Bad news can be good news if you're an investor with a long time horizon and guts of steel. Every time a stock takes a body blow from an ugly reveal, there's an opportunity to buy at a discount.
That's the logic that might lead someone to consider picking up a few shares of Emergent BioSolutions (NYSE:EBS) right now. In the course of its work as a contract manufacturer for Johnson & Johnson (NYSE:JNJ), failures at an Emergent facility led to millions of contaminated coronavirus vaccine doses being discarded during a time of desperate need.
Now, the company's competence is in question, and the negative headlines just won't stop coming. Are Emergent's troubles a buying opportunity of a lifetime, or should investors stay far away from the stock?
What went wrong
Johnson & Johnson had contracted Emergent to manufacture doses of its coronavirus vaccine, which Emergent was fulfilling at its Baltimore facility. During a routine quality control check conducted by Johnson & Johnson staff, a batch of the vaccine was found to be contaminated. Fifteen million doses were spoiled and needed to be discarded. While that sounds like a lot, it's important to note that Emergent had already produced around 115 million doses without incident.
Nonetheless, after the issue was reported to the U.S. Food and Drug Administration (FDA), a subsequent investigation found a bevy of poor conditions at the facility, ranging from open bags of biohazard waste to mold in sterile areas. Production ground to a halt, and it has yet to resume.
These problems were only the latest of many, however. Going back to October, the company had been forced to discard five batches of AstraZeneca's (NASDAQ:AZN) vaccine, too. Now, Emergent is facing a slew of class action lawsuits from shareholders, not to mention a collapsing stock price and a major hit to its reputation.
To make matters worse, earlier this week, the company stumbled into even more scrutiny when it was revealed that its CEO sold $11.1 million in stock in the months leading up to the spoiled doses incident. And a congressional investigation into the company's political ties with the Trump administration is now under way.
Why now might be a good time to buy
As of April 21, the FDA maintains that Emergent still hasn't taken action to sufficiently account for its manufacturing problems. In their latest inspection report, regulators identified a slew of loose ends that the company's initial investigation of the spoiled batch failed to address. In addition, regulators criticized the company for its lack of contamination control procedures and the subpar training of employees working at the problematic facility.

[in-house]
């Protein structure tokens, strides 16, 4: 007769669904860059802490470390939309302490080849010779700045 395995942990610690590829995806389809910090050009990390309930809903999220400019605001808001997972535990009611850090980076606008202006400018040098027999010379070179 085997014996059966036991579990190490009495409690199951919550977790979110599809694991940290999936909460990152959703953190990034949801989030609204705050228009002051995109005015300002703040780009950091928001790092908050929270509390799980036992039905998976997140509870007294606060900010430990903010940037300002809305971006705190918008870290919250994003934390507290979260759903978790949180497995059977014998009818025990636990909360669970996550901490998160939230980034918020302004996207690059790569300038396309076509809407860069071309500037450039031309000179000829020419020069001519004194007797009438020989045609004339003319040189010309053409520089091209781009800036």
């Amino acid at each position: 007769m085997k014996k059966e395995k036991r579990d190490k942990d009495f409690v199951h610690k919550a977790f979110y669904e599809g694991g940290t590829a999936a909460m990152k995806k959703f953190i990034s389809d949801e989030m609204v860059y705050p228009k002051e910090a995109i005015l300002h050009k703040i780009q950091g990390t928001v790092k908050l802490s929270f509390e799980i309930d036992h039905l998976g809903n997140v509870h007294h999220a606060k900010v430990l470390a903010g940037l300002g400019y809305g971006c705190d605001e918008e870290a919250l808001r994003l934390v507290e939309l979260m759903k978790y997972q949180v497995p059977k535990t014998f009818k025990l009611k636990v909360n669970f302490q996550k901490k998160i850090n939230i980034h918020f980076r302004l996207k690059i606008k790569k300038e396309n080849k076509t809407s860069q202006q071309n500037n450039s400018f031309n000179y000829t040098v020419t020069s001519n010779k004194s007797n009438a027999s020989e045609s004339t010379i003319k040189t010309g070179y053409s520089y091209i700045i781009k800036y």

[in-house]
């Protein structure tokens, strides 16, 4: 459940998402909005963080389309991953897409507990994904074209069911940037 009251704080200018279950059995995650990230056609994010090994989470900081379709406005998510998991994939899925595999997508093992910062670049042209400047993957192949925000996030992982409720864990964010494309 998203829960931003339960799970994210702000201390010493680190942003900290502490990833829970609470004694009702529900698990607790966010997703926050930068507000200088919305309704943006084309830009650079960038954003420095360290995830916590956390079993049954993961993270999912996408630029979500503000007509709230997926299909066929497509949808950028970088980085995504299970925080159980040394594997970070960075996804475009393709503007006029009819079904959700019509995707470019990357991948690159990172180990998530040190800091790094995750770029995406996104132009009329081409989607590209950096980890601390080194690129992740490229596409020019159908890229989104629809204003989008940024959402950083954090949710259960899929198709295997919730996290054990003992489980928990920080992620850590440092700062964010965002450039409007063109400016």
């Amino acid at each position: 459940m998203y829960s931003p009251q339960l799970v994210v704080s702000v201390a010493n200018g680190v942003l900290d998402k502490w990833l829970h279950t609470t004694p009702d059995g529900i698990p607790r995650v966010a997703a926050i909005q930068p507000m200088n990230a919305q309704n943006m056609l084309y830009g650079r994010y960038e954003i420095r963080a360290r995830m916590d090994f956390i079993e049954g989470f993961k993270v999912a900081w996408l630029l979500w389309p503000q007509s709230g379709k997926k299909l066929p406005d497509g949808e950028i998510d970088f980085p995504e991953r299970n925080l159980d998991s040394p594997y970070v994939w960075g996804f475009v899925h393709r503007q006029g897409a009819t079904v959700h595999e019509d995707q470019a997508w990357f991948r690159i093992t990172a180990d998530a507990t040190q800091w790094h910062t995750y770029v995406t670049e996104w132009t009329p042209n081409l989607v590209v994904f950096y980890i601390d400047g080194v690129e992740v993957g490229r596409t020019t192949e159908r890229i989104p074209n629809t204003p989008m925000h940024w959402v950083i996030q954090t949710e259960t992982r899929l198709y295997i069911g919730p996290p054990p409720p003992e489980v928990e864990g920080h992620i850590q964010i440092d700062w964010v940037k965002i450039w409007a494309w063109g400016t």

Like wealth, reputation takes a long time to build, but it's easy to lose. Emergent's stock is falling more and more as unglamorous details emerge, and it seems like management's preliminary attempts at stemming the losses have failed to even acknowledge the depth of the problems. Eventually, there won't be any bad findings left to report, and the news cycle will move on. At that point, the stock will likely be at its nadir, and it's reasonable to suspect that it will stay near there for some time.
Still, today's dumpster-diving buyers of the stock could easily become the brilliant investing visionaries of tomorrow if Emergent can recover from its tailspin in the coming years. It remains to be seen what kind of negative revenue effects the saga will have, if any. In its latest earnings report from December, the company reported quarterly revenue growth of 61.8% year over year. That means it can lose a handful of revenue-bearing manufacturing contracts and still keep growing at a fair clip, so it could still be a growth stock despite a lot of bad press.
What's the verdict?
As someone with firsthand experience working in a pharmaceutical manufacturing environment, I couldn't possibly imagine investing in Emergent right now. The issues documented by the FDA's report are so poor that it's actually quite hard to believe the company was ever genuinely up to the task of vaccine manufacturing. Overall, my impression is that management is so disengaged from daily operations that the working culture is severely compromised.
Speculative bargain-hunters could still try to make a buck by buying the stock now, down over 30% year to date, and holding it for a few years. But I get the feeling that decision-makers in the pharmaceutical industry are likely to eschew Emergent for better-run competitors moving forward.